Real life

Melissa Kite: I can turn a picnic into a panic attack

20 July 2013

9:00 AM

20 July 2013

9:00 AM

You know you’re in bad shape when you need to make a list before you go to the GP. Admittedly, the list was on a Post-it note but it was in alphabetical order. Coincidentally, it also worked its way from the top of me, starting with my mouth Abscess, through the Eczema on my hands and then further south to something which landed me with the dilemma of not being able to decide whether to list it by its scientific name, which would begin with H, or in the vernacular, which would be P.

In any case, every section of my anatomy from my face to my feet was afflicted with something gruesome. While I am usually the first to admit that the only thread in my varied illnesses is hypochondria, all the conditions on my Post-it list did have a valid common denominator.

My long-suffering GP surveyed me with her customary look of disgust. Lip curled, like she was looking at a piece of out-of-date bacon, she said, ‘You need to find a way to deal with stress.’

‘Yes, yes, I know,’ I said. But this is easier said than done. I manufacture stress. It’s my main output. It’s a natural by-product I have been proudly producing for nearly 42 years. If I had my name above a shop door or on a van my slogan would say ‘Kite Ltd. Trusted purveyors of stress since 1972’.

Give me a picnic in the sunshine and I will turn it, via a process as efficient as photosynthesis, into gut-wrenching anxiety. So when I actually collide with a situation that is genuinely stressful I implode.


To wit: the second-hand car dealership that sold me the Volvo has been shut down. By the police.

Days after I went in to complain that my warranty booklet had no policy documents inside, half a dozen squad cars descended on the place and arrested all ten of the salesmen. One of them, presumably, was the man who, while sweating all his bodily fluids on to the desk in front of him, issued me with some spurious warranty documents with a claim limit of £1,000.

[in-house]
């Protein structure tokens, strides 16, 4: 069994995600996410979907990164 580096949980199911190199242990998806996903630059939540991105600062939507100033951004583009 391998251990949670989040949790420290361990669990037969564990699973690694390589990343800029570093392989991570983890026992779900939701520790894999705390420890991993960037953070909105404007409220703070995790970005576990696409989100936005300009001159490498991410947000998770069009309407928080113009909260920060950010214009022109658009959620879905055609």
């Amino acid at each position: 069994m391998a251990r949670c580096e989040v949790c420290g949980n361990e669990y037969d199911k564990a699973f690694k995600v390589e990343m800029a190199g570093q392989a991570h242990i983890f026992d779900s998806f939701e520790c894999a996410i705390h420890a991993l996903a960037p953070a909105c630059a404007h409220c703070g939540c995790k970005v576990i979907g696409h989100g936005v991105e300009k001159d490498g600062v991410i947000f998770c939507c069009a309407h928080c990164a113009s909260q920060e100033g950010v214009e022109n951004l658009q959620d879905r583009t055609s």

When I rang the helpline on the paperwork the next day to check the policy, a damnably rude girl told me it was not active because the dealer had not entered all the relevant information. He might do in the next few days, she trilled. So I could phone back then if I wanted to. I do want to, I said.

In the meantime, I went online and wrote an excoriating review warning other customers to steer clear. A day later when I went back to check if any readers had commented, someone had posted that the place had been raided. Surrey Police’s website confirmed that an investigation was under way after ‘a warrant was executed at an address in Dorking’.

When I rang the police they said they couldn’t tell me anything else ‘for data protection purposes’ and advised me to ring Trading Standards. They put me through to the Citizens’ Advice Bureau who took the details and gave me a reference number, if you please.

But what about my warranty? And what about my Volvo? Could it really be true that two years after I bought a Volvo I couldn’t then afford to insure because immediately after purchasing it I was involved in a whiplash scam, and which I then gave to my father, and which was then stolen off his driveway and used as a getaway car, I had now bought a Volvo from a man who weeks later was arrested and thrown in a prison cell?

Surely not. Even I am not that fated, am I? That was when I started to stress. I really am that fated, I told myself. Everything I touch turns to scandal and fraud. I’m like a walking Watchdog investigation. It’s like I have a terrible gift, one that makes me detect consumer problems that normal humans pass by oblivious to.

I have made myself, possibly by a process of non-stop complaining, into a version of the little boy who is the only one who can see Bruce Willis in The Sixth Sense. ‘I see dead people!’ says the poor blighter in the movie. Well, I see rip-off merchants. And it is a gift I wish I did not have.

I would like to live a quiet life, blissfully unaware of unfairness and sharp practice. I want to ride my horses and walk my dog and buy myself a car, or a parking permit, or an egg and cress sandwich, or have my house re-wired, or my boiler serviced without colliding with a scandal. Is it too much to ask? Is there any way back?

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Show comments
  • cjcellosociety

    I’m afraid there is no way back Melissa. You’ve cultivated an imaginative brain that has brought smiles to the faces of so many who read your column. Your stress is our fun. Yes, it does sometimes border on the neurotic and you don’t want us to worry about you, so do relax. A daily dose of meditation rather than medication is in order I think.

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